Phylogenetic analysis of 17 Toxoplasma gondii strains (including TgME49) based on MIC6 gene sequences using Bayesian inference (BI), maximum parsimony (MP), and maximum likelihood (ML) methods, with N. caninum as the out-group. Numbers nearby the branches indicate bootstrap values from different analysis in the order of BI, MP, and ML, and clusters of 3 classical genotypes were denoted by I, II, and III, respectively.

Table 1.

Details of Toxoplasma gondii strains used in this study

No. Isolate Host Geographical Location Genotypea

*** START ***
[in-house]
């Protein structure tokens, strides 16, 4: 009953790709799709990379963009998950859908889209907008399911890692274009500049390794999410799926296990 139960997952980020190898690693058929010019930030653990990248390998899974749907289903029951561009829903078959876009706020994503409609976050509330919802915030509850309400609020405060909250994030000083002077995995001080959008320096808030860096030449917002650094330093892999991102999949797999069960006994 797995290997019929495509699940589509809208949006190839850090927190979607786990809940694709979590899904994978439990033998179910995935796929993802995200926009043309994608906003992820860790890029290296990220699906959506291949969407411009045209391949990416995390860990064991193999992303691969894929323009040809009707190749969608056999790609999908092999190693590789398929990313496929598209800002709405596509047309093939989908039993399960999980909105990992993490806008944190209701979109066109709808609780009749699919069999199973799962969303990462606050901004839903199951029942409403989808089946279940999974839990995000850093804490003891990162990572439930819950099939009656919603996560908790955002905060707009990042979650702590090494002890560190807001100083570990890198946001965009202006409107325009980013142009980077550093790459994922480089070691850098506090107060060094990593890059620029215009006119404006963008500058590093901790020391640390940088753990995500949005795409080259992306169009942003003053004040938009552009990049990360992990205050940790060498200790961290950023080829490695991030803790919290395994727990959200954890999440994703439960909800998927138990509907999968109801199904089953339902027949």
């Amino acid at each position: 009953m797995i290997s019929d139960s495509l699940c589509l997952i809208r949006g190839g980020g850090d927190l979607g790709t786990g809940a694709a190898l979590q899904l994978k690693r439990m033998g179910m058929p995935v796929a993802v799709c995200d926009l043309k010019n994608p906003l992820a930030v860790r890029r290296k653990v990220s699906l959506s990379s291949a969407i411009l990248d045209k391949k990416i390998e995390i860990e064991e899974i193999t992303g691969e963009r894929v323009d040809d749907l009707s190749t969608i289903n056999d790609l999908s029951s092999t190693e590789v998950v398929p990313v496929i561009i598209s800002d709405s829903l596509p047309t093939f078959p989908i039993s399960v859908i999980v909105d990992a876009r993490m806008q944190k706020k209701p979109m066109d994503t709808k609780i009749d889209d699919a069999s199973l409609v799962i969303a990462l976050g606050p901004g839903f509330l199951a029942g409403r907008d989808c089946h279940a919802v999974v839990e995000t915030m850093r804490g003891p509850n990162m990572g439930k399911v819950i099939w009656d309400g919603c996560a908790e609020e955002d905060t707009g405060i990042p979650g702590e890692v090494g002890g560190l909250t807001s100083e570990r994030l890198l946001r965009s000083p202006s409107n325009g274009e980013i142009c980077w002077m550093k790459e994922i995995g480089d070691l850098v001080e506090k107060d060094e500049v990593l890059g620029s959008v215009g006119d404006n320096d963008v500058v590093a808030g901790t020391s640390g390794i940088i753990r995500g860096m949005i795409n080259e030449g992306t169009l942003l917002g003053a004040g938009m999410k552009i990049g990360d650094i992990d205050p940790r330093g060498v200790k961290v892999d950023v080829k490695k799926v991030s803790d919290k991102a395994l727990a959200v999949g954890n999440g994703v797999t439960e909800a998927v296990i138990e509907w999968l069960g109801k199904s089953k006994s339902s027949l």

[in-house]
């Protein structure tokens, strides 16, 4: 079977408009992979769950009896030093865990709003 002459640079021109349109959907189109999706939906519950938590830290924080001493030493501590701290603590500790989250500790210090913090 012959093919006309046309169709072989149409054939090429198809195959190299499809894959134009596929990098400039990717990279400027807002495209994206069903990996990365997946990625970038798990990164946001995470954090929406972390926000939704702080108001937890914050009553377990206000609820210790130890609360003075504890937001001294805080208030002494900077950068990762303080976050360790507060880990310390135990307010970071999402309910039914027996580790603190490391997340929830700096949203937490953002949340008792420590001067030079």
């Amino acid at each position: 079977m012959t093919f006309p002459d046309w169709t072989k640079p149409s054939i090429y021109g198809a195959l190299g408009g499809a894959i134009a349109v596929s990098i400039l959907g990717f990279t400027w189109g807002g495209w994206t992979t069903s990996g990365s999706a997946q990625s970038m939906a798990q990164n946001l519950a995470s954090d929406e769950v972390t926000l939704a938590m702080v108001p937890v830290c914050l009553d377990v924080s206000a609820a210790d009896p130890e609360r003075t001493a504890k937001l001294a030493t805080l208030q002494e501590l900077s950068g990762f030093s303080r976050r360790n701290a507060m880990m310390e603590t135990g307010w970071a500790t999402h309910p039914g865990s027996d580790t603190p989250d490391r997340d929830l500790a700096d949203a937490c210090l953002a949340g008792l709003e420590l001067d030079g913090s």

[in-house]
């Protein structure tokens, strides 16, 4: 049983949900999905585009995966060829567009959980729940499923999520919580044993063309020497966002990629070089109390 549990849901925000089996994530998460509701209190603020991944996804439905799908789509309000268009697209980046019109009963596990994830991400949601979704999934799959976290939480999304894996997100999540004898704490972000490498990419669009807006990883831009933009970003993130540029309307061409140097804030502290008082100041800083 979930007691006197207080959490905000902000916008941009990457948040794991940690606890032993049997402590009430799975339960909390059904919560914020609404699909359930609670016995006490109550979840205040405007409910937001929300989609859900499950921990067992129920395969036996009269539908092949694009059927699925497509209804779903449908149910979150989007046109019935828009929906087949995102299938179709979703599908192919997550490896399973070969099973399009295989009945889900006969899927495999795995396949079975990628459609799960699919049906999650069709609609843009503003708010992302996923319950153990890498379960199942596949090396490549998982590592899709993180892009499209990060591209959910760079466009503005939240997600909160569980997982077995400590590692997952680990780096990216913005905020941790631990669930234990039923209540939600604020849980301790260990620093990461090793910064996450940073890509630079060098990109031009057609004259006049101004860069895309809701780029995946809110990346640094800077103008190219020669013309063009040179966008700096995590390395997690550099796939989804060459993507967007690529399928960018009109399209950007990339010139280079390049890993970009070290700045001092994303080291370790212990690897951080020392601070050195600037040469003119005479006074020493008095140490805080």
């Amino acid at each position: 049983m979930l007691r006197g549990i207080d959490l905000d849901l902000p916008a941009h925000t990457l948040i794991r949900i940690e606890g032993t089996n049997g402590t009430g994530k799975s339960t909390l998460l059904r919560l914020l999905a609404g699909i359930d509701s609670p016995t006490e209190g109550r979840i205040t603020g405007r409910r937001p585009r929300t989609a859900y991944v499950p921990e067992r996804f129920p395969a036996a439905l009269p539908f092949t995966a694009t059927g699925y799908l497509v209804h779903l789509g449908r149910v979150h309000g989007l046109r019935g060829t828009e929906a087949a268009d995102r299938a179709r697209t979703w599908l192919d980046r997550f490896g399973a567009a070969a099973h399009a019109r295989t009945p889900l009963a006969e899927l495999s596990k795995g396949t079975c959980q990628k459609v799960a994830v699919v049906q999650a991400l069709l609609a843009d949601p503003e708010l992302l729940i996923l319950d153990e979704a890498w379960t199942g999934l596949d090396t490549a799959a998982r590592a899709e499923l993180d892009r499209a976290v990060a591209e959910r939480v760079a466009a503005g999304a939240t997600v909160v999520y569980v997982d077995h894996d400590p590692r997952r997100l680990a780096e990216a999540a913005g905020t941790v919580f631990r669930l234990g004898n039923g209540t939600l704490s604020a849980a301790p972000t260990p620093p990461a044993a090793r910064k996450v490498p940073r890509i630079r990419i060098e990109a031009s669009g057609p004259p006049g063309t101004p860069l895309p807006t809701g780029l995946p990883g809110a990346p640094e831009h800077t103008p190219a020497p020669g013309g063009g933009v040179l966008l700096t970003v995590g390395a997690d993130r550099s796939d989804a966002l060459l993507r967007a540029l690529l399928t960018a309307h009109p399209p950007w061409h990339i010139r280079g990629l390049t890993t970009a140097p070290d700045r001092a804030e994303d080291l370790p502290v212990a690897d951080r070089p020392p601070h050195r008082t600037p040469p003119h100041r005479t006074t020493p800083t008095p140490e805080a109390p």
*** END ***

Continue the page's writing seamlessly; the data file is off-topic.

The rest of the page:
1 RH Human France Reference, Type I, ToxoDB #10
2 TgPLH Pig Henan, China Type I, ToxoDB #10
3 GT1 Goat United States Reference, Type I, ToxoDB#10
4 MAS Human France Reference, ToxoDB#17
5 TgCgCa1 Cougar Canada Reference, ToxoDB#66
6 TgCatBr64 Cat Brazil Reference, ToxoDB#111
7 TgCatBr5 Cat Brazil Reference, ToxoDB#111
8 PRU Human France Type II, ToxoDB #1
9 QHO Sheep Qinghai, China Type II, ToxoDB #1
10 PTG Sheep United States Reference, Type II, ToxoDB#1
11 TgC7 Cat Guangzhou, China ToxoDB #9
12 PYS Pig Panyu, China ToxoDB #9
13 GJS Pig Jingyuan, Gansu, China ToxoDB #9
14 CTG Cat United States Reference, Type III, ToxoDB#2
15 TgWtdSc40 Deer USA Type 12, ToxoDB#5
16 TgToucan Toucan Costa Rica Reference, ToxoDB#52
a

Based on the results as previously described [23-25].